I don’t know how long it took but I don’t really care. In hindsight it probably wasn’t obsessive; perhaps I have an inquisitive nature that makes me want to see what makes the trout tick!

Issue 17 of Eat, Sleep, Fish is underway and should be out early May

Fly Fishing Tuition, Guiding and Fly Fishing Lessons in Devon

Warming up

Sunday, April 14th, 2013

I had been dying to tie on a dry fly and cast it to a rising trout. I did so the other day when I fished the Usk during what was a pretty cool Large Dark Olive hatch.

Baden on a days guided fishing on Tues

One of the first things I asked my host Lee when I tied on my dry was how quickly the fish took. I am used to lightening fast fish on the Taw and have gone from that extreme to the other when fishing for NZ brown trout that seem to take an eternity before you have to strike.

Neil on a days guided fishing on Sat

I was pleased that I didn’t stuff any of them but when fishing with a fishing pal James the other day we came across a couple of rising fish. I hit one of them too slow (Usk speed strike?!) and the other too quick. Thankfully James had one of them and hit it like lightening. Good work fella!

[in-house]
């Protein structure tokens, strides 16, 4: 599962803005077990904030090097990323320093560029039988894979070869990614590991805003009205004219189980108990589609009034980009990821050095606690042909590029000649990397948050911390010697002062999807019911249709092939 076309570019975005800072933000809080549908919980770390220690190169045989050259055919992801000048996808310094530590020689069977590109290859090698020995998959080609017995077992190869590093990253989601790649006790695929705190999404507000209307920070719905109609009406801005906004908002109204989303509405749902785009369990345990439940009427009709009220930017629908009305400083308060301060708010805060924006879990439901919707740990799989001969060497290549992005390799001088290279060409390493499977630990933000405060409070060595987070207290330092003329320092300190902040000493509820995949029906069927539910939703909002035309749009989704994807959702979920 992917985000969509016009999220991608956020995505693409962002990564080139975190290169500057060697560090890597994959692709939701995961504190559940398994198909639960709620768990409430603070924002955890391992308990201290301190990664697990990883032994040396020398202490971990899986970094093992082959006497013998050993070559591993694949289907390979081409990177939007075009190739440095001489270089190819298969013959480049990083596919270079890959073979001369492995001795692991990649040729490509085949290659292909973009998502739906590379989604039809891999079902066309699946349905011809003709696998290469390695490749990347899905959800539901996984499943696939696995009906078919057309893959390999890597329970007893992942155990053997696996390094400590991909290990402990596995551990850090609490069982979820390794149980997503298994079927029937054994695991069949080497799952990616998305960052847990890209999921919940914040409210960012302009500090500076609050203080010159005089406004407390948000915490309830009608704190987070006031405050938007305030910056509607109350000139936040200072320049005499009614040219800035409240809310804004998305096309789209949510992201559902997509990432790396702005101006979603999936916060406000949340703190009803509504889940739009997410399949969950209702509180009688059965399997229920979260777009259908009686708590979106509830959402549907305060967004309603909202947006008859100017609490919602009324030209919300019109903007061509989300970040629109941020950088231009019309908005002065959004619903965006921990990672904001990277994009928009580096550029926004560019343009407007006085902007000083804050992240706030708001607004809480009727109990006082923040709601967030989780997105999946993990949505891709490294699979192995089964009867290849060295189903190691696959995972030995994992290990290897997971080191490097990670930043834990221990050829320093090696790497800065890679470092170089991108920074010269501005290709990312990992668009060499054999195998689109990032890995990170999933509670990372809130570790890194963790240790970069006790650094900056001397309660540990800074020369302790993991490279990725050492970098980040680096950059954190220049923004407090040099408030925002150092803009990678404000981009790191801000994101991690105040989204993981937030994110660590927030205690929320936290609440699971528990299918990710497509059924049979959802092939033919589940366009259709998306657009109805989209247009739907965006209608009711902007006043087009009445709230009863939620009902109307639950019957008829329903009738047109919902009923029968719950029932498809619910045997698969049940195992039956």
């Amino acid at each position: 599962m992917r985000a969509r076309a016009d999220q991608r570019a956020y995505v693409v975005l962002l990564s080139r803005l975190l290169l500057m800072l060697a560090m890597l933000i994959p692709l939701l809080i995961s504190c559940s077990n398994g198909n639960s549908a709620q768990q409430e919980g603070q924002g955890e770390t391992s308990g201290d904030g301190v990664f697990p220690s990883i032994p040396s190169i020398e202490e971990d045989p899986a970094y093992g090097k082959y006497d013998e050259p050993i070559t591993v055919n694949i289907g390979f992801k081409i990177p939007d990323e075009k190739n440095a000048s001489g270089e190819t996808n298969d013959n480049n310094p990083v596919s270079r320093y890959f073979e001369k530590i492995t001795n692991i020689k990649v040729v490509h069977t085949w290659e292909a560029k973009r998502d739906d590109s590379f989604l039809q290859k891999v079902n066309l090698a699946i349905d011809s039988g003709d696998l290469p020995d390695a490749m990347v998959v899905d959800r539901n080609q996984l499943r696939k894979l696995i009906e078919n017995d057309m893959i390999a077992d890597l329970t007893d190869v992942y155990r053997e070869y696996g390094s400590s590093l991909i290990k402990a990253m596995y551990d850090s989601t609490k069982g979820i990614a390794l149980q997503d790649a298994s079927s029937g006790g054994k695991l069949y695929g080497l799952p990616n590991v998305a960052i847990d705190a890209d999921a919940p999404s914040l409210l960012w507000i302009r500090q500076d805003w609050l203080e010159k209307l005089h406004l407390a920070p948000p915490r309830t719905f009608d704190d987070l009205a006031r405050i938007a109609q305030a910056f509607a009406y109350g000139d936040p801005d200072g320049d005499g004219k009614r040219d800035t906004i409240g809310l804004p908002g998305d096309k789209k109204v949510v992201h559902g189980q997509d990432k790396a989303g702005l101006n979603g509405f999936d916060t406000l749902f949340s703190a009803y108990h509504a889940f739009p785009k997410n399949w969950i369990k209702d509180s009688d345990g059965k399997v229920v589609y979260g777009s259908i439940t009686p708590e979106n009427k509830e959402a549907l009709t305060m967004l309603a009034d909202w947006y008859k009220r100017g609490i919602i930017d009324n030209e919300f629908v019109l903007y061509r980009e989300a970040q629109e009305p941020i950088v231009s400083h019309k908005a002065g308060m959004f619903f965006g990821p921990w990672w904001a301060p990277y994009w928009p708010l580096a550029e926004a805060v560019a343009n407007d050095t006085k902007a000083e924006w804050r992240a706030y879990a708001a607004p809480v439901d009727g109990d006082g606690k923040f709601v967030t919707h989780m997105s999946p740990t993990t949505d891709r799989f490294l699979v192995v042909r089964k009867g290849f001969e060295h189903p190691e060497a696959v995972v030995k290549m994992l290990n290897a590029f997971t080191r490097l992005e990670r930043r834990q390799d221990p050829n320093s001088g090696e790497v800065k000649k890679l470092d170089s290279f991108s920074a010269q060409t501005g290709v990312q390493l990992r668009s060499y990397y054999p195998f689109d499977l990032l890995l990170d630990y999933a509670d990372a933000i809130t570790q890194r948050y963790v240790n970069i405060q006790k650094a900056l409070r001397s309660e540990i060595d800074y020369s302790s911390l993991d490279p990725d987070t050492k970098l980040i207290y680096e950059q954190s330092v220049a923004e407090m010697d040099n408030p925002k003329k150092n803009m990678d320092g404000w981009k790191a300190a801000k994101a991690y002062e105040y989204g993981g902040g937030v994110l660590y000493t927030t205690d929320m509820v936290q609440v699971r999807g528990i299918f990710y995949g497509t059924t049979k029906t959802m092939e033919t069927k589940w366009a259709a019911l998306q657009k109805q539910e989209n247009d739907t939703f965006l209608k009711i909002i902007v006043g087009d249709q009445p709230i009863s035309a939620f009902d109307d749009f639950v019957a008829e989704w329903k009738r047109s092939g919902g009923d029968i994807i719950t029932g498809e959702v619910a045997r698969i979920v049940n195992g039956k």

You’ll be able to read about the Usk trip in the next issue of Eat, Sleep, Fish

Fly Fishing Devon – Fly Fishing Tuition, Guiding and Fly Fishing Lessons

Things turning?

Wednesday, April 10th, 2013

I had an amazing weekend in Denmark with my good friend Ray (the Dude), fishing for sea trout. We also fished with Alexander and his son, both stalwarts of Danish sea trouting.

The weather wasn’t the friendliest and having just looked over the pictures Ray and I look more like reanimated corpses that weren’t that happy at being reanimated. That having been said, the worse the weather got the better the fishing got and so we just butched it out and fished on.

It was a real test of our friendship that we were wading in some pretty cold water and the waders Ray had leant me (I thought it might keep me under my baggage limit to borrow some) leaked. There was no way we were going to pack it in though and it was a memorable trip for many reasons.

You’ll be able to read about it in the next issue of Eat, Sleep, Fish in early May.

I got back Monday and was back on the river for the day with Baden who is new to river fishing. It was the first time in a while that I didn’t rig up for nymphs outright and we even saw a fish rise towards the end of the day.

Perhaps things are turning for the better?

Fly Fishing Tuition, Guiding and Fly Fishing Lessons in Devon